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  • What to Expect from Erik Haula


    Furthermore, as the two following usage charts will show, Erik Haula accomplished this with poor (though not awful) zone starts, mediocre-at-best teammates, and mediocre-at-best competition.



    The long and short of all this is: Haula played impressively well, considering he had moderately difficult competition and mediocre line mates. But unless you just crawled out from under a rock, you already knew that (it's just fun to remember). What I'm really interested in is what we can expect from him next year.


    Unless something wildly unexpected happens, Haula will remain the 3rd line center. The change (hopefully) will be found in his Quality of Teammate. Right now, Haula is slated to have either Coyle or Niederreiter on his right wing. His left wing is slated to be Matt Cooke. Personally, a faster, more offensive-minded player would suit me: Michael Keraänen would, in my opinion, be a good fit. Fontaine, also, could be on Haula's right wing, and could be effective there.


    HERE is a search based on games played (fewer than 50) rather than TOI; it's quite similar. Haula scored the 14th most points of all these players, but only the 20th most points per game. Overall, Haula had the 17th most TOI of all players on that list.

    Where things get interesting is on the far right, where Hockey-Reference look at point shares. The OPS, or Offensive Point Share is the number of points contributed by a player's offense. The DPS is Defensive Point Share is the number of points "contributed by a player's defense." In other words, the number of points denied to opponents by a player. Hockey-Reference also totals these into a "Point Share."

    Haula ranks 15th in Offensive Point Share- right between his total points rank (14) and points per game rank (20). Defense is where Haula's value shines: his 1.2 is the best of every player to play fewer than 500 minutes in his rookie season. In total point shares, Haula ranks 6th.

    This, to me, indicates two things. Firstly, Haula is incredibly responsible, defensively speaking. He may not light up the boards with 50 goals in 2007, but he will likely have a decent GF%. Secondly, it indicates just how much he was relied upon for solid defense. Hockey-Reference doesn't generate Point-Shares for the playoffs, but if they did, I'm betting Haula's would be quite high.


    Let's approach this from a different viewpoint. The two players who had rookie seasons most similar to Haula were Shawn Horcoff, Tomas Jurco, and Antoine Roussel.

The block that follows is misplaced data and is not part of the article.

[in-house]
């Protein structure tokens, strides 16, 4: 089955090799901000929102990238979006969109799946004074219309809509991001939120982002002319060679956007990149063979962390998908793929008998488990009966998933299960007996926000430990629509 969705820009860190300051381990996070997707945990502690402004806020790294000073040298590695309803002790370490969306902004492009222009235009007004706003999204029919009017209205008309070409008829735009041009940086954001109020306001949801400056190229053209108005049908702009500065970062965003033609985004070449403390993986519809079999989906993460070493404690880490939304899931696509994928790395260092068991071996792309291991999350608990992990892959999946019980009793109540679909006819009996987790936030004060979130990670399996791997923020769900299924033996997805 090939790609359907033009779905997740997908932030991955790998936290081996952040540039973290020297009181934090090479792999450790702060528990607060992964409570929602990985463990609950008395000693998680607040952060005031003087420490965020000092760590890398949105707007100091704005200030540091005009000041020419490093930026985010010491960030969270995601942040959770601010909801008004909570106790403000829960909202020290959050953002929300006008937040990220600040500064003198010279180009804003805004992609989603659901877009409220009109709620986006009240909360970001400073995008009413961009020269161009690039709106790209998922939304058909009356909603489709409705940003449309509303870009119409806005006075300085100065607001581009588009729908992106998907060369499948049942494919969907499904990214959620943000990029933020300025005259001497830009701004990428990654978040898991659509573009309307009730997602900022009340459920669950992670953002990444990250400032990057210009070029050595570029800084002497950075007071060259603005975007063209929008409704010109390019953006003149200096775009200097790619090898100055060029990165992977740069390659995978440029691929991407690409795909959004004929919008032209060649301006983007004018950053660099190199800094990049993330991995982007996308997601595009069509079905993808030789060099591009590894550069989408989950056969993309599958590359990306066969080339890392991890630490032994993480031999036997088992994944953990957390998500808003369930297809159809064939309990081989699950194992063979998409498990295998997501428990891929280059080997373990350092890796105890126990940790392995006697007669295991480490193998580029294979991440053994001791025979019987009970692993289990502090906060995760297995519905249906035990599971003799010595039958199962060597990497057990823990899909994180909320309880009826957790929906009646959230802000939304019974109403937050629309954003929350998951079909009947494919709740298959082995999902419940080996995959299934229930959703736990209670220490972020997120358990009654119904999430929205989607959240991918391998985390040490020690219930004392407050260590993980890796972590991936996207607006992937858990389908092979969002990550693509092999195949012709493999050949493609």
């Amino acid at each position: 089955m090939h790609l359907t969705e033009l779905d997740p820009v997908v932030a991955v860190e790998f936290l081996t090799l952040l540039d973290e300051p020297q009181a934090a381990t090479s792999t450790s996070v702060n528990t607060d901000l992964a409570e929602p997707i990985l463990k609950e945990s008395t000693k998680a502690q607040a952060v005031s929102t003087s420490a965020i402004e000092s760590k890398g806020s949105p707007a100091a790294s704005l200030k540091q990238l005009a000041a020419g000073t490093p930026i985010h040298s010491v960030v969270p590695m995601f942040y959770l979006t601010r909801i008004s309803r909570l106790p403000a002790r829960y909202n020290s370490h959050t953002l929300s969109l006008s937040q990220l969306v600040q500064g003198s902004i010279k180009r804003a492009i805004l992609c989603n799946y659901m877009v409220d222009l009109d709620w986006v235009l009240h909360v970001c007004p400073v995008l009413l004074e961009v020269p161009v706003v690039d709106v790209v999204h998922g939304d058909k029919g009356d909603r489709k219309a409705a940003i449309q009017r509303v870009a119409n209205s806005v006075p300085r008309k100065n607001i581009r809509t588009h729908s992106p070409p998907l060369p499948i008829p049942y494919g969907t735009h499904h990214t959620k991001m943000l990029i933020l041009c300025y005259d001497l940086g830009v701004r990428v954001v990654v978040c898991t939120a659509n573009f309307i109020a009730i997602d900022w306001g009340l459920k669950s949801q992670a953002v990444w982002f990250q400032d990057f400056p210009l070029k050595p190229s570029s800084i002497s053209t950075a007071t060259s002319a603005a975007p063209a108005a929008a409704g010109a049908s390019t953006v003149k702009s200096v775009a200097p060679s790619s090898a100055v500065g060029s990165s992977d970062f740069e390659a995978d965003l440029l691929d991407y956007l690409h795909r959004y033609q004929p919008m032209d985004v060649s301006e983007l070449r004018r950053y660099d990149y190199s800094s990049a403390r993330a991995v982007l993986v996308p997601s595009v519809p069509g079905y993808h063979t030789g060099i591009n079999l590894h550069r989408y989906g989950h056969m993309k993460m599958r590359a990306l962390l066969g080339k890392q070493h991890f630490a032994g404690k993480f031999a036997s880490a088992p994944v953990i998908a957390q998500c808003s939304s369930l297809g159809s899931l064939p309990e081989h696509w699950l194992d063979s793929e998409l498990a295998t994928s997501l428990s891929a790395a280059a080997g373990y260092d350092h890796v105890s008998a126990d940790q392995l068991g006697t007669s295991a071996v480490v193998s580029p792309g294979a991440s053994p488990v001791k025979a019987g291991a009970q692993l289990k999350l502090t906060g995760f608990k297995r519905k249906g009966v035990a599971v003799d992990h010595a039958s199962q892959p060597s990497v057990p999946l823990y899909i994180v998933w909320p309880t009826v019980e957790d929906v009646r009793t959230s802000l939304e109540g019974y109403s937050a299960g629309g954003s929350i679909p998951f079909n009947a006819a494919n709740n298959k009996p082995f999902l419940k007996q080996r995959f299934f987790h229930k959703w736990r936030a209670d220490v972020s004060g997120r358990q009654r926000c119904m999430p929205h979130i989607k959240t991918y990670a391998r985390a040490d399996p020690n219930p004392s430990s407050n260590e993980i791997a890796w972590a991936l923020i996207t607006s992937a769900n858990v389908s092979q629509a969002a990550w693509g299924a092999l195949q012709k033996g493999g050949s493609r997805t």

Here are the statistics for the second seasons of two of those players. (Jurco, who's rookie season was last season, hasn't played 2 seasons yet):


    Both of these players were defensively competent (note the identical DPS (Defensive Point Share). Their points-per-game were identical.

    Because of how long ago his rookie season was, there's limited data for Horcoff's early play. Roussel's rookie Points-per-60 was 2.5 (at Even Strength). His second season's P/60 fell to 1.6. Roussel had harder minutes than Haula in his rookie season; he started in the defensive zone around 40% of the time, with a lower quality of teammate than Haula (though not by much).

    Both Horcoff and Roussel produced more points their second year than their rookie year; Roussel doubled his point production, whereas Horcoff merely added 50% to his rookie total. However, Horcoff merely went from playing 452 minutes to 691 minutes in his first two years (from Hockey-Reference). Roussel, on the other hand, went from playing 367 to 1080 minutes. Roussel played far more his sophomore year than Horcoff (on a side note, in his 3rd season, Horcoff finally played more than 1000 minutes, and produced 33 points with a 1.4 DPS).

    One Last Comparison

    In other words: Haula's scoring rate is far from unsustainable. We may well see a drop in his points per 60, but then again we may not. There's no reason to expect regression, however.


    Haula will almost certainly be on the 3rd line again this season, and he will almost certainly have less than ideal zone starts. The fact that he's defensively responsible means Yeo can trust him to handle some tough minutes, and can allow the top two lines to have more offensive zone starts.

    Based on the production of Horcoff and Roussel (as well as pure extrapolation based on Haula's numbers this season), we can expect between 22 and 28 points this season. This will include between 8 and 15 goals, and 15-20 assists. Erik Haula has significant upside, but with the players ahead of him on the depth chart, and with the wingers he will be playing with, predicting more than 25 points is rather optimistic.

    Of course, if Yeo decides his 3rd line will not have a defensive focus, but will operate as a third offensive line, then this all goes out the window. In that case, 30 points may not be preposterous- but the limiting factor becomes not Haula himself, but his teammates. There is a significant drop in ability once you get past the top 5 wingers for the Wild. Cooke is a capable hockey player, but not an offensive dynamo. On his other wing, Haula is looking at one of Nino, Coyle, or Zucker. While Nino could be a very productive partner, he might be better used in the top 6. Coyle has not yet shown an ability to drive an offense, and Zucker has yet to show consistency in the NHL.

    In short: a lot of what we can expect depends on his use, which is completely left up to Mike Yeo.

    Whatever happens, we can be sure that Haula will be an exciting player for the years to come.

    What do you think, Wilderness? Who do you want to see on Haula's wings on the third line? How do you think the third line should be used?

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